Dallas voters will go to the polls next Tuesday, November 8, to decide on several constitutional and local matters. Among these important issues is a proposal--Proposition 14--that would provide bond funding to build our city's first genuine Homeless Assistance Center (HAC).
The bond issue would provide $23.8 million to construct the center. Of that amount, approximately $5 million is earmarked for the construction of Single Room Occupancy (SRO) apartments in the city.
The opposition appears to be a tight knit, but small group of downtown business owners and developers who are convinced providing dramatically increased services and attention to the homeless and the challenges of homelessness will somehow make our problem worse.
The very vocal opposition group has spent almost fives times as much as HAC supporters. Slick mailers, electronic phone calls and yard signs are being used to dissuade voters from supporting the HAC.
The opposition's main beef has to do with the proposed location of the new center. They feel certain that placing the center somewhere outside of downtown will remove the homeless from their upscale doorsteps.
Ironically, if the HAC proposal is defeated, it is very likely nothing will be done downtown for many more years. Proposition 14 does not identify the site for the new center, so theoretically it could be built somewhere other than downtown.
But that would be a mistake.
Again, if the opposition group gets its way and the HAC is located outside the downtown loop, the center's impact on the very problems this group fears so much will only grow.
The HAC can be a model tool for a city that desperately needs to respond to the problem of homelessness.
We have nothing like the proposed HAC in the city today.
Imagine for a moment a center that functions as a "tool kit" for constructing new alternatives, new options for new lives--a sort of one-stop shop on the way to a more stable life.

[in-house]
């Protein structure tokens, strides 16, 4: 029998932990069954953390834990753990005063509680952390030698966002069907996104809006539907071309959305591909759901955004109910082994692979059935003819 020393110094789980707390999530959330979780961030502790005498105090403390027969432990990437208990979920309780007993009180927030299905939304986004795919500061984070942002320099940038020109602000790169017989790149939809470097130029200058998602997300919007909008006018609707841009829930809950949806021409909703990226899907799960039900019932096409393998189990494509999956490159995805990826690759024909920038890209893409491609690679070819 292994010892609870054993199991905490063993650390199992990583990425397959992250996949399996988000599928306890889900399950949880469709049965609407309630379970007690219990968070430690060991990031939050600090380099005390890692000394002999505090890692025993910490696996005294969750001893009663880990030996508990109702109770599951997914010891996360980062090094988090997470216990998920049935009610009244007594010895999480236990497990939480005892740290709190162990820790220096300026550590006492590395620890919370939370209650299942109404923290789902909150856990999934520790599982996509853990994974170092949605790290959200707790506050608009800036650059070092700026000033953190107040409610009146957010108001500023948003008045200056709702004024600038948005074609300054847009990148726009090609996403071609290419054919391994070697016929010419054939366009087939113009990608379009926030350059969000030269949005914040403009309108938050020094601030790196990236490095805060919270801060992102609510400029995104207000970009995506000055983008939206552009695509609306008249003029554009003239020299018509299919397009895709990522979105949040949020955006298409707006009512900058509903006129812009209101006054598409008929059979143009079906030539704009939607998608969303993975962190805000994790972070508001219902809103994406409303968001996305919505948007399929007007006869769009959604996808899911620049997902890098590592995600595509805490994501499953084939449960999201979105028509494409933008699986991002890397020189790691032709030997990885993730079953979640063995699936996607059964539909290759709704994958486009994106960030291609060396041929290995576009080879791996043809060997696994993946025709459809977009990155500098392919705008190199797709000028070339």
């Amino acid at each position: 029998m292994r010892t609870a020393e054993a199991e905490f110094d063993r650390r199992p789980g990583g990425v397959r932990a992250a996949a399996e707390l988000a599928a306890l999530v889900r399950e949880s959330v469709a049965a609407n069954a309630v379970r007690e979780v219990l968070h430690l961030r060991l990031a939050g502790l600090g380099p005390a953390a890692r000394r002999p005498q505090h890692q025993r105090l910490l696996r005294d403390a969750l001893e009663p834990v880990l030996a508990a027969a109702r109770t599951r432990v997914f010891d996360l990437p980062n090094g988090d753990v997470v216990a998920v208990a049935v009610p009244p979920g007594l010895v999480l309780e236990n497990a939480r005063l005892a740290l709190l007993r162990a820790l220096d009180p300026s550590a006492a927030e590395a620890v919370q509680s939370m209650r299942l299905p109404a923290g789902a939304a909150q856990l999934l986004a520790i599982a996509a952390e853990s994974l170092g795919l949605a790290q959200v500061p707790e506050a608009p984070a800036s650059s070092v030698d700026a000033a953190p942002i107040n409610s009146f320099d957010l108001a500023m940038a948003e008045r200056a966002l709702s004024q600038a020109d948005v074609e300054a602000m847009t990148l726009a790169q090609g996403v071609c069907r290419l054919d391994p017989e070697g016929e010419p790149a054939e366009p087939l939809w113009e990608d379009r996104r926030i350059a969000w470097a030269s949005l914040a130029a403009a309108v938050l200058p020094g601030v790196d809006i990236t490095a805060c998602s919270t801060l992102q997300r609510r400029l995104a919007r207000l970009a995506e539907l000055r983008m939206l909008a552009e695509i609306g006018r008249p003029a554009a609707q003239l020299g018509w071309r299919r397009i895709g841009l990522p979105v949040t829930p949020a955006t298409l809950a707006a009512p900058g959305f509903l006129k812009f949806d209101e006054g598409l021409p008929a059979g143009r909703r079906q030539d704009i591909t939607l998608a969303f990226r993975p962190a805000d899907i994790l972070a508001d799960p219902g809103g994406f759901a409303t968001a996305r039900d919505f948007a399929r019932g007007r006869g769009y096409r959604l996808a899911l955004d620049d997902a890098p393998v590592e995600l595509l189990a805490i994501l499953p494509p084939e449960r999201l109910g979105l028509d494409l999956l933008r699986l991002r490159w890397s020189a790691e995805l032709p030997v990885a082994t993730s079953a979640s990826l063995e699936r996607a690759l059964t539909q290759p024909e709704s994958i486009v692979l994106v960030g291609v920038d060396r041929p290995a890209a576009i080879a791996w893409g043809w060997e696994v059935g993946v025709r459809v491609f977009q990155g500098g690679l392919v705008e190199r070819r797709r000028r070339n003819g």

Imagine a place where case management can take place, but with a real difference. A place where people with complex needs can come to be known and heard as friends, rather than clients.
Imagine a place where a person or a family can stop temporarily on the way to permanent housing and employment.
Imagine a place that invites the Dallas arts and humanities community into the mix.
Imagine a place where jobs and education and hope co-exist together for the benefit of people who tonight will be sleeping on our streets.
Imagine a place where mental health services engage the people who need them most.
Imagine a place where addiction treatment referrals can take place and where follow-up will be standard operating procedure.
Imagine a place where the poorest among us can come to network with new friends and partners who can provide new chances for better lives.
The HAC will not be just another shelter. As a matter of fact, there will be few beds in the center. The ones that will be there are to be designated for special needs and programs.
No, the HAC will not be a shelter primarily. It will be a way station, a resting place for regrouping before moving on, up and out.
Presently, our city offers no such resource for our weakest, poorest, most vulnerable citizens.
Next Tuesday we have a chance to change that.
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